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Re: UBC97-- Redundancy Factor

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Redundancy, when applied to structures, means that there are alternate load 
paths should any one structural member fail.

Years ago in Great Britain, a gas explosion blew out the walls of an upper 
level corner apartment in a high rise apartment building which caused the 
floors above it to collapse and take out the all the corner apartments 
below.  IIRC, the floor system was simply supported precast concrete planks 
and the walls were masonry bearing walls.  Once a bearing wall was gone, 
there was no support for the concrete planks which collapsed on the lower 
apartments, overloading the bearing walls and causing them to collapse.  As a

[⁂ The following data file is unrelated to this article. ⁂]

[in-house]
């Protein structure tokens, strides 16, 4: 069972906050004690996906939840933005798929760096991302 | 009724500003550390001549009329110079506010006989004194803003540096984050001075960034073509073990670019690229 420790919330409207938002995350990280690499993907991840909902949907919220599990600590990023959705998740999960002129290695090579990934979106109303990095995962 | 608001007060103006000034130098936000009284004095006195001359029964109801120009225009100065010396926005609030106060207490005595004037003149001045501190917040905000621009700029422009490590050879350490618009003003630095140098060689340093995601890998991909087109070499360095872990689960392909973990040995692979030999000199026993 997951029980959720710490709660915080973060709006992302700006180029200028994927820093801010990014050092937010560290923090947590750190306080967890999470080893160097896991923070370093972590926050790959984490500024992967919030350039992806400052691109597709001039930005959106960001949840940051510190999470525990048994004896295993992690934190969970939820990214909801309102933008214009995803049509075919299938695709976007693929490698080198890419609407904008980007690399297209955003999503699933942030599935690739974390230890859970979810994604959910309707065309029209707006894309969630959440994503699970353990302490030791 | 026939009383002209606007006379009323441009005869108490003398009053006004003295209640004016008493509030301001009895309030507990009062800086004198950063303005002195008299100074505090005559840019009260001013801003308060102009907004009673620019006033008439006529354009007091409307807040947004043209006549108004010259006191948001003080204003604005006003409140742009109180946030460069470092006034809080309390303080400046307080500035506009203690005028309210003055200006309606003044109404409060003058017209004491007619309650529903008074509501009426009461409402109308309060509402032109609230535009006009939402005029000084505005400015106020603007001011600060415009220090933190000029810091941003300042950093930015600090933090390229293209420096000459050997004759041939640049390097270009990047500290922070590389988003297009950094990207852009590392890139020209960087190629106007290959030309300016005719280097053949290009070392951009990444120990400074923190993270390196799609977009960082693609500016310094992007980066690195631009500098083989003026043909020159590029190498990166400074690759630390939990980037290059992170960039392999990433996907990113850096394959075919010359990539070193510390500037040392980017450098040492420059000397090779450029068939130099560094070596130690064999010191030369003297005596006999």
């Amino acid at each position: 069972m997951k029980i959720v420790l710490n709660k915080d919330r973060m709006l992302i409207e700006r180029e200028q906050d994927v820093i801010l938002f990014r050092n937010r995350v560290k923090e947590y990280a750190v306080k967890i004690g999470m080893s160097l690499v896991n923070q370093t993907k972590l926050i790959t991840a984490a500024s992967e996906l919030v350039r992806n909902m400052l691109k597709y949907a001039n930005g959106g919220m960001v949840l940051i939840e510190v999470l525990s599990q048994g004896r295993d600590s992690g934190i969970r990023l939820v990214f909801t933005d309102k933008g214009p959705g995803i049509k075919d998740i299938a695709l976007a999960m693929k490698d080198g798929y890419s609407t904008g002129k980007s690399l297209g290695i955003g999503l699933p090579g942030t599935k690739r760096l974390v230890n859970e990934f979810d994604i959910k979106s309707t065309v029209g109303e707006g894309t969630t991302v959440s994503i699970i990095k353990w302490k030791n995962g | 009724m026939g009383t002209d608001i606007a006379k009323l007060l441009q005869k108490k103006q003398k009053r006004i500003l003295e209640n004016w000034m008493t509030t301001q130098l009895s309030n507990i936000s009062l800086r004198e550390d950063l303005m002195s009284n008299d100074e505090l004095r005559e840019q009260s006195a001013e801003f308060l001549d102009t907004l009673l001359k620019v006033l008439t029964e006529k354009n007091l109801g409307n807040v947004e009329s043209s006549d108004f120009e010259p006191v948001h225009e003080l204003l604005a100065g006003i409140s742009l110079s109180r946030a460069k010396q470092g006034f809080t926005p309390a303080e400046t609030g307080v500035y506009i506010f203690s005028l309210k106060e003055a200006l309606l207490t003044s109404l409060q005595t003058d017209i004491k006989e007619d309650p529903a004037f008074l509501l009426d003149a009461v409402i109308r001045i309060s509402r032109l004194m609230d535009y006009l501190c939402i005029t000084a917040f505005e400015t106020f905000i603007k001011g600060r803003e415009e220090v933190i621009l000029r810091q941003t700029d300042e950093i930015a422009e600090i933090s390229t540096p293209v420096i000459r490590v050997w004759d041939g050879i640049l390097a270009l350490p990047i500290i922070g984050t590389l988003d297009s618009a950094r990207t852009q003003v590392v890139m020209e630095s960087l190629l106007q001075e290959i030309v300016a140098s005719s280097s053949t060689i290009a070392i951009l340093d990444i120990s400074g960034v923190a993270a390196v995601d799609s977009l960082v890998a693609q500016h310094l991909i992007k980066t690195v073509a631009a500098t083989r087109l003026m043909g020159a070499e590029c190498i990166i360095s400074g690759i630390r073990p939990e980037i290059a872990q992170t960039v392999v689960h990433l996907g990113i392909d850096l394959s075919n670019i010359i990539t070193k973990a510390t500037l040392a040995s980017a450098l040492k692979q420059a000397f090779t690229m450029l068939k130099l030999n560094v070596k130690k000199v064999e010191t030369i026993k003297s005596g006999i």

result of this explosion, there was a great push for redundancy, particularly 
in Great Britain.  Once again, IIRC, the British codes required considering 
any member failing and providing alternate load paths with the forces in the 
remaining members being no greater than 150 percent of the allowable forces.  
In the U. S., the precast industry came up with providing negative moment 
reinforcing across supports to try to support the slab as a cantilever.

Calculating alternate load paths considering *any* member to fail (be 
removed from the structure) is very difficult and time consuming although 
with computers it is much more achievable that it was with hand 
calculations.  However, IMO, that is the only way to say that a structure has 

With regards to stability, codes do not permit using an identical member to 
provide lateral support.  Nor should we consider an identical member that may 
be subjected to the same loads as a failed member as providing redundancy.

A. Roger Turk, P.E.(Structural)
Tucson, Arizona

P.S.  To our British colleagues:  If I pulled wrong information from the deep 
recesses of my mind, please feel free to correct the information.